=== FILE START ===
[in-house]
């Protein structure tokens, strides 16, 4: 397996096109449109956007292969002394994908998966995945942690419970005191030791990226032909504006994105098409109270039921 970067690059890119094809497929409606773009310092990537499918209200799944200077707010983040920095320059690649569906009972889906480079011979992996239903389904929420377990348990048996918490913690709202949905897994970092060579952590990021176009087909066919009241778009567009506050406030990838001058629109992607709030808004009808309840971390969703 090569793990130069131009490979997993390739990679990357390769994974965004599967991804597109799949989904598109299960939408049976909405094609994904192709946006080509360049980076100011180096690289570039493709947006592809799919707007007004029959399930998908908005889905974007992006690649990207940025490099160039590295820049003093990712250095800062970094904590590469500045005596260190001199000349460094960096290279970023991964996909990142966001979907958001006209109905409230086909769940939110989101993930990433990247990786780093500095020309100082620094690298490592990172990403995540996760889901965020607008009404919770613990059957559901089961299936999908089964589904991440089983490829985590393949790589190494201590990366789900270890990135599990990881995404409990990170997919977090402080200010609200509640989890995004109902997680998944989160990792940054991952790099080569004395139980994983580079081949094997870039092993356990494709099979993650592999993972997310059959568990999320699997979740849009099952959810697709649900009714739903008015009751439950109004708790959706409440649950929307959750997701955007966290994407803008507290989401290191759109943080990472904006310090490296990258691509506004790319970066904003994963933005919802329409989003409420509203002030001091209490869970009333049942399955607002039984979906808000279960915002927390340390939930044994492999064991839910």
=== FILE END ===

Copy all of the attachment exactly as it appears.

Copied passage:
[in-house]
């Protein structure tokens, strides 16, 4: 397996096109449109956007292969002394994908998966995945942690419970005191030791990226032909504006994105098409109270039921 970067690059890119094809497929409606773009310092990537499918209200799944200077707010983040920095320059690649569906009972889906480079011979992996239903389904929420377990348990048996918490913690709202949905897994970092060579952590990021176009087909066919009241778009567009506050406030990838001058629109992607709030808004009808309840971390969703 090569793990130069131009490979997993390739990679990357390769994974965004599967991804597109799949989904598109299960939408049976909405094609994904192709946006080509360049980076100011180096690289570039493709947006592809799919707007007004029959399930998908908005889905974007992006690649990207940025490099160039590295820049003093990712250095800062970094904590590469500045005596260190001199000349460094960096290279970023991964996909990142966001979907958001006209109905409230086909769940939110989101993930990433990247990786780093500095020309100082620094690298490592990172990403995540996760889901965020607008009404919770613990059957559901089961299936999908089964589904991440089983490829985590393949790589190494201590990366789900270890990135599990990881995404409990990170997919977090402080200010609200509640989890995004109902997680998944989160990792940054991952790099080569004395139980994983580079081949094997870039092993356990494709099979993650592999993972997310059959568990999320699997979740849009099952959810697709649900009714739903008015009751439950109004708790959706409440649950929307959750997701955007966290994407803008507290989401290191759109943080990472904006310090490296990258691509506004790319970066904003994963933005919802329409989003409420509203002030001091209490869970009333049942399955607002039984979906808000279960915002927390340390939930044994492999064991839910």